We were all already on vacation, enjoying life in Austin, and I specifically remember being at the trails with ten or so friends, looking around and thinking, no one here has a job, this is awesome. Few riders in Austin live a “normal life”, no job, living in tents, on couches, in trailers or vans, spending all week riding and digging. Despite this easygoing lifestyle, we still desire something new and different. One weekend this spring, we packed up my sprinter van and headed for Wichita Falls cement park in Northern Texas.
Our crew consisted of Matty Aquizap, Ryan Greene, Pauly the Pirate, Moe Szyslak (Paul’s dog), Marcus O’Brien, Russ Barone and myself. Seven of us in close quarters, getting to know one another in new ways, collectively experiencing what the road had to offer. To keep things interesting, we chose a back route over the interstate. Seeing the land and its people opens your eyes to something that you might not experience again. A stop to fill up on fuel or use the toilet can turn into a memorable moment. Conditions can vary, and can make or break a trip. For me, even the less than ideal situations make the trip worthwhile. Nothing too out of the ordinary happened on our six hour drive north, other than Pauly scoring a bucket hat for a buck at roadside yard sale. We also spotted a backyard pool from an elevated highway, but decided to pass it up. Mostly we just chatted about trails and parks we had ridden and listened to some heavy tunes.
The park sits upon a hill, directly overlooking a Volkswagen junk yard, filled with old bugs and busses, vehicles we all would love to own if they were still running. It is a gem as far as bowls go, with large flowing transitions that are fun enough just carving. You may even remember it from the Joe Rich interview in our DIG Legends issue. We were all digging the lawless vibe that the park and town seemed to have. It was the anniversary of the stabbing of a local rider, and the locals came together to ride in his memory. They shared their park with us, with most of the young kids sticking to the street course. There were a few mid school riders ripping the bowl with us, hyped that they had some new people to ride with.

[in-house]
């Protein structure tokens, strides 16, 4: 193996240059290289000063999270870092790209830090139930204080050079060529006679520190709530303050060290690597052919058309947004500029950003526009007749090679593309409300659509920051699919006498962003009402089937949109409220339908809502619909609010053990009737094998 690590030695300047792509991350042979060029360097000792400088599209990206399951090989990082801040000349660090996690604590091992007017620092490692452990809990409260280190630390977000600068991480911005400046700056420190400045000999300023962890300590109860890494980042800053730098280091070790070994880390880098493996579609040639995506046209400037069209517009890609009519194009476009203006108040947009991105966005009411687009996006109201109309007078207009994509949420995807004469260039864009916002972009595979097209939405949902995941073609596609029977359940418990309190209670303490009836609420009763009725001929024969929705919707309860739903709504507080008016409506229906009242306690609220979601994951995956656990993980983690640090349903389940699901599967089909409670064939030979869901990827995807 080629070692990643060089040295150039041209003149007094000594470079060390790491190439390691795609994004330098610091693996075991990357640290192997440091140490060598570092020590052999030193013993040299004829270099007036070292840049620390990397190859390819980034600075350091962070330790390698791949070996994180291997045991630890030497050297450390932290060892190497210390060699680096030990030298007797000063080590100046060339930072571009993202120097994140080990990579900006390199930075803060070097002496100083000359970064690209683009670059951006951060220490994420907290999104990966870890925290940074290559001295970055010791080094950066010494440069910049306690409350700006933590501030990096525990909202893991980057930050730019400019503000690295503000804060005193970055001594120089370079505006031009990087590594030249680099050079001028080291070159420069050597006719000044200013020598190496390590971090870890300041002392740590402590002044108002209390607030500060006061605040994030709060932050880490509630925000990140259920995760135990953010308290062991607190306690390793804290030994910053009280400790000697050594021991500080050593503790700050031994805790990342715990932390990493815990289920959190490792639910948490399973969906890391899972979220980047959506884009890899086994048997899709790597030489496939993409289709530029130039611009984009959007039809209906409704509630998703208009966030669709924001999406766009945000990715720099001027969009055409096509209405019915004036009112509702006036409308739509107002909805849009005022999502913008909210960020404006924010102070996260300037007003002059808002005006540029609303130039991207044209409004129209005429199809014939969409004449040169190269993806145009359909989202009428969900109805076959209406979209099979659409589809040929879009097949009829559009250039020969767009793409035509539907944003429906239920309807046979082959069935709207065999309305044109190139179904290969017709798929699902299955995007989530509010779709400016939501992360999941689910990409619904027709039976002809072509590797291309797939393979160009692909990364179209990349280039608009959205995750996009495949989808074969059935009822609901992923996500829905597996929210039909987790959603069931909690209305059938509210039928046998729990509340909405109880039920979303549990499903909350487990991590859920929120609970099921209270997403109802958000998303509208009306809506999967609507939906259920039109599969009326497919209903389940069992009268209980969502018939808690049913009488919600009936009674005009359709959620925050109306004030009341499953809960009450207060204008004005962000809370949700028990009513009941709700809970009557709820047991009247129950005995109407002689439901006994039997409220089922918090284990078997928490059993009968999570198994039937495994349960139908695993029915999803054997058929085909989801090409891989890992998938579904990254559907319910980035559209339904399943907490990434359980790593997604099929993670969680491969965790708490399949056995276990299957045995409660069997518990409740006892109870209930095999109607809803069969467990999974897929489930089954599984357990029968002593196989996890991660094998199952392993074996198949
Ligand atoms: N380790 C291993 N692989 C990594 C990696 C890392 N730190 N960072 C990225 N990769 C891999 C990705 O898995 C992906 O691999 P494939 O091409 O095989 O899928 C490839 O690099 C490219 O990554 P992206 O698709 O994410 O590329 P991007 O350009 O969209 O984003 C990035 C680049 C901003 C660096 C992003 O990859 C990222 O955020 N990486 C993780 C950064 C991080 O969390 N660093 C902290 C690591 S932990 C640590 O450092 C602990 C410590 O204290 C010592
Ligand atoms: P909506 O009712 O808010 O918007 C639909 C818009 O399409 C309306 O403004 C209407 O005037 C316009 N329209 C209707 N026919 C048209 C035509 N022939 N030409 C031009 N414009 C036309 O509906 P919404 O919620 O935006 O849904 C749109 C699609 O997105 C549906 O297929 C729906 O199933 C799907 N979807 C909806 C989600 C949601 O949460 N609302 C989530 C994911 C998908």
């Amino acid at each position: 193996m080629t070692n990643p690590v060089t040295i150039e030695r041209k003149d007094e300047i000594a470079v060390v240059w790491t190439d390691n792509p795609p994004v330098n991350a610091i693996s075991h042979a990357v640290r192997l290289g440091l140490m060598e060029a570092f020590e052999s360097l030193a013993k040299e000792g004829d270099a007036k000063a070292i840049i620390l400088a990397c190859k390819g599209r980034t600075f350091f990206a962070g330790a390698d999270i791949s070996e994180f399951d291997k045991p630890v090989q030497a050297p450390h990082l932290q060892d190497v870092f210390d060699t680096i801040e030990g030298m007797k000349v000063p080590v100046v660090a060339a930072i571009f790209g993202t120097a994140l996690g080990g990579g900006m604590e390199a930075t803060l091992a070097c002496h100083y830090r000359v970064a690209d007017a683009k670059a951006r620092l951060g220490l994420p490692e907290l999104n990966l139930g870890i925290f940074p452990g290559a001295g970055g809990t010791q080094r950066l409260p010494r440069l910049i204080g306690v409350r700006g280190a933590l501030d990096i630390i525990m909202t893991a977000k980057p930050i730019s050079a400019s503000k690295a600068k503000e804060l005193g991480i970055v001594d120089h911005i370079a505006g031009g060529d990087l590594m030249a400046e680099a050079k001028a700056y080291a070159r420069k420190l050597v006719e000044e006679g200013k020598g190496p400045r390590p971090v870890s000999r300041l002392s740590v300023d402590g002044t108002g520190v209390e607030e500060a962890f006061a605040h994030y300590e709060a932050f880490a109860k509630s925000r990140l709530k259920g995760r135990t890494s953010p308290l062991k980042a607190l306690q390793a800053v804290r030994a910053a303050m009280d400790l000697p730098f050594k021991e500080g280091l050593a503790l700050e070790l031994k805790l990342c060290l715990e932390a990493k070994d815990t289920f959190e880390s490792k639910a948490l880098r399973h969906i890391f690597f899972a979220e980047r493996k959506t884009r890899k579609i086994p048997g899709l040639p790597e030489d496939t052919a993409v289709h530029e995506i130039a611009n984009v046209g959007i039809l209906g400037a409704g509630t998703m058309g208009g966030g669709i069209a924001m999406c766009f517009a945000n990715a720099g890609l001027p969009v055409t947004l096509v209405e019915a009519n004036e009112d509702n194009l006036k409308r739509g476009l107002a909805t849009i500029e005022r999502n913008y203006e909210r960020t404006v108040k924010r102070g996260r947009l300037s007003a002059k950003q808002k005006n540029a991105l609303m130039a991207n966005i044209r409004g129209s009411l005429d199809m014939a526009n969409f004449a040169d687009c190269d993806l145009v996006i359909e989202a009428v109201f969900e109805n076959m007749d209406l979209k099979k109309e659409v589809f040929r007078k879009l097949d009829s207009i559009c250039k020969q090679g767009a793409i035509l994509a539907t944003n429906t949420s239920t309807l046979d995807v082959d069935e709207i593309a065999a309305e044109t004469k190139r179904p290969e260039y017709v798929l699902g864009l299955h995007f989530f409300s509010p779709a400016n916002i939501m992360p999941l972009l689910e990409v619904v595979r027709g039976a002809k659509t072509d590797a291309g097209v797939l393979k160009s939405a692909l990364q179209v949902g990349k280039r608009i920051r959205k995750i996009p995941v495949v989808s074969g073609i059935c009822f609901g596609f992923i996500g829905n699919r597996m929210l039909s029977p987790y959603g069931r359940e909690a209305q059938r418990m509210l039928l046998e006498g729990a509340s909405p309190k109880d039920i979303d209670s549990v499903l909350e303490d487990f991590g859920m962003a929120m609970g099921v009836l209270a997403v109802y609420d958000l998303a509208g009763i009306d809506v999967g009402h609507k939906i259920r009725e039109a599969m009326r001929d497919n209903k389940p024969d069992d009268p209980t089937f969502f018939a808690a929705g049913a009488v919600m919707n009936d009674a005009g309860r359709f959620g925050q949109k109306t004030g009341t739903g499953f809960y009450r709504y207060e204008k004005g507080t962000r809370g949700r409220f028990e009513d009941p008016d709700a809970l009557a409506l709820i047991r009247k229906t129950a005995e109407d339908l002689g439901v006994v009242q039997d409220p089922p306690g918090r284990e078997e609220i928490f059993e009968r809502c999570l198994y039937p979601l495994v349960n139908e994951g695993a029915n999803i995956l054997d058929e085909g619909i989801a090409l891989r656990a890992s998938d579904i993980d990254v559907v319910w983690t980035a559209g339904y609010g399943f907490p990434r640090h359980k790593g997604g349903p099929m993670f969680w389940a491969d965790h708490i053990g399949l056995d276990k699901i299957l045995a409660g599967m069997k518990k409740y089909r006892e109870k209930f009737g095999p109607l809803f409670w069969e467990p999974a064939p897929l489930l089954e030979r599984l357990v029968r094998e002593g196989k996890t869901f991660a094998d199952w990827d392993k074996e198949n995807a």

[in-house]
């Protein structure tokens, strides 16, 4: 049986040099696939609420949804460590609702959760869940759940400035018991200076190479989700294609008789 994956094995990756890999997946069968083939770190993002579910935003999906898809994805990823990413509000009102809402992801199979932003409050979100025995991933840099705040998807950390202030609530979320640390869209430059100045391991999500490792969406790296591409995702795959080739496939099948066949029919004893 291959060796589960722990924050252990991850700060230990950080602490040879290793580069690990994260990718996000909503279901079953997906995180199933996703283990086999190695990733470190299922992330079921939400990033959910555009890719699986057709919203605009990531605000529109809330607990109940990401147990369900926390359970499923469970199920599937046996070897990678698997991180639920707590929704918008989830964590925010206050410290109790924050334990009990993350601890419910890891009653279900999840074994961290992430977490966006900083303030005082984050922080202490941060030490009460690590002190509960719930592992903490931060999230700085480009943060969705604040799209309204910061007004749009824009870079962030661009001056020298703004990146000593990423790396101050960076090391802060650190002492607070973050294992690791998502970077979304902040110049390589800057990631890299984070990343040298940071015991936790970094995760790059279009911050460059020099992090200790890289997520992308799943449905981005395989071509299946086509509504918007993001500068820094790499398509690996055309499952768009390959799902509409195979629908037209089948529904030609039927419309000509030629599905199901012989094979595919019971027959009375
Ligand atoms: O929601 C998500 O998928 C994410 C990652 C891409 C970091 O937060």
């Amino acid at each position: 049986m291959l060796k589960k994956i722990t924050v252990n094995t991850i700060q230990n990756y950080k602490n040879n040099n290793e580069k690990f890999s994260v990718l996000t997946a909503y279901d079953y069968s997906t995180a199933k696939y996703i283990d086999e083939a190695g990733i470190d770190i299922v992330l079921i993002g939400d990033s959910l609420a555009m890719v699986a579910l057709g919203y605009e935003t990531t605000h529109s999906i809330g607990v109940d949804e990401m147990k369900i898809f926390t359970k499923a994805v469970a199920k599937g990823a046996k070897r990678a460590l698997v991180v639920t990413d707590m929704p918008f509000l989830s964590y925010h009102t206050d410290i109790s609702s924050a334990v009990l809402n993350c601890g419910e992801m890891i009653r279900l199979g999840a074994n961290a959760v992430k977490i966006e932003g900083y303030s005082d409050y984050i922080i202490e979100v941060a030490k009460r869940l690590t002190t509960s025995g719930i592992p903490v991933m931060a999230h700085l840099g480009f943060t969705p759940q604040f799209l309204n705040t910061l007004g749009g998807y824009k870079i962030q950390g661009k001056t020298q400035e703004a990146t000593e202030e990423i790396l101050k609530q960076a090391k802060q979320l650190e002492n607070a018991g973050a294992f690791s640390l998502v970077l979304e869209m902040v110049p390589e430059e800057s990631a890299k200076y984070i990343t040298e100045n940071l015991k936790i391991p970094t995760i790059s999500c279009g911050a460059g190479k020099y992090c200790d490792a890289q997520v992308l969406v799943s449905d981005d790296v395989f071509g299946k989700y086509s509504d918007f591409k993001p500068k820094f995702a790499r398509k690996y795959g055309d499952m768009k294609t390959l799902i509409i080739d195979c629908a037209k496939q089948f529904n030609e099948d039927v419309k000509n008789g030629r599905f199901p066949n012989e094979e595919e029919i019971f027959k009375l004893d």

We asked around about a place to renegade camp for the night but as no one had much to offer we had to take things into our own hands. After a decent meal at a Mexican joint called Fuzzy’s Tacos, we found a desolate park and roamed around its blackened terrain. We were pretty set on spending the night there, but Marcus didn’t have a sleeping bag and offered to pay for a hotel. We found the sketchiest dive in town, the Wayfarer, and got ourselves a $40 room. Some of the guys stayed up and partied, some passed out on the floor although at some point we realized that the door did not lock from the inside, adding to sketch factor. I spent the night in my van, where at least I could lock myself in.
The following morning we realized that the Wayfarer had two filled-in swimming pools. I like to think that someone got to ride them before the transitions were buried. Soon we started back south but the Texas country side is not the easiest place to find breakfast for three vegans. For some reason, we did not really pack any food, but made do with some chips, avocado and trail mix. After a few hours of driving scenic Texas roads we were back in urban landscapes and randomly found a Dickies factory. Score.
Our next destination was a spot that Bob Scerbo had given us very vague directions to. It was a huge curved transition wall with a hundred different bumps in it. We knew it was in a certain area of town, and were left to find it on our own. We shared the excitement of searching for a spot that we knew would be one of a kind and when we found it, we could barely stop riding long enough to catch our breath. We each had our own favorite line and imperfection on the wall, and followed each others lead up and down its transition.
After some grub we headed for a brand new cement park in Arlington, TX. The park had potential, but there were literally over 100 kids riding it, and the wind was unrelenting. We took some laps but shortly lost interest. We got back in the van and had a couple more hours until we made Austin. We talked over the noise of the highway about travels, life and the spots we had just ridden. After a brief adventure riding some unreal places, we returned to familiar turf, closer friends, and with a new outlook and stoke on the spots that we had at home. - BB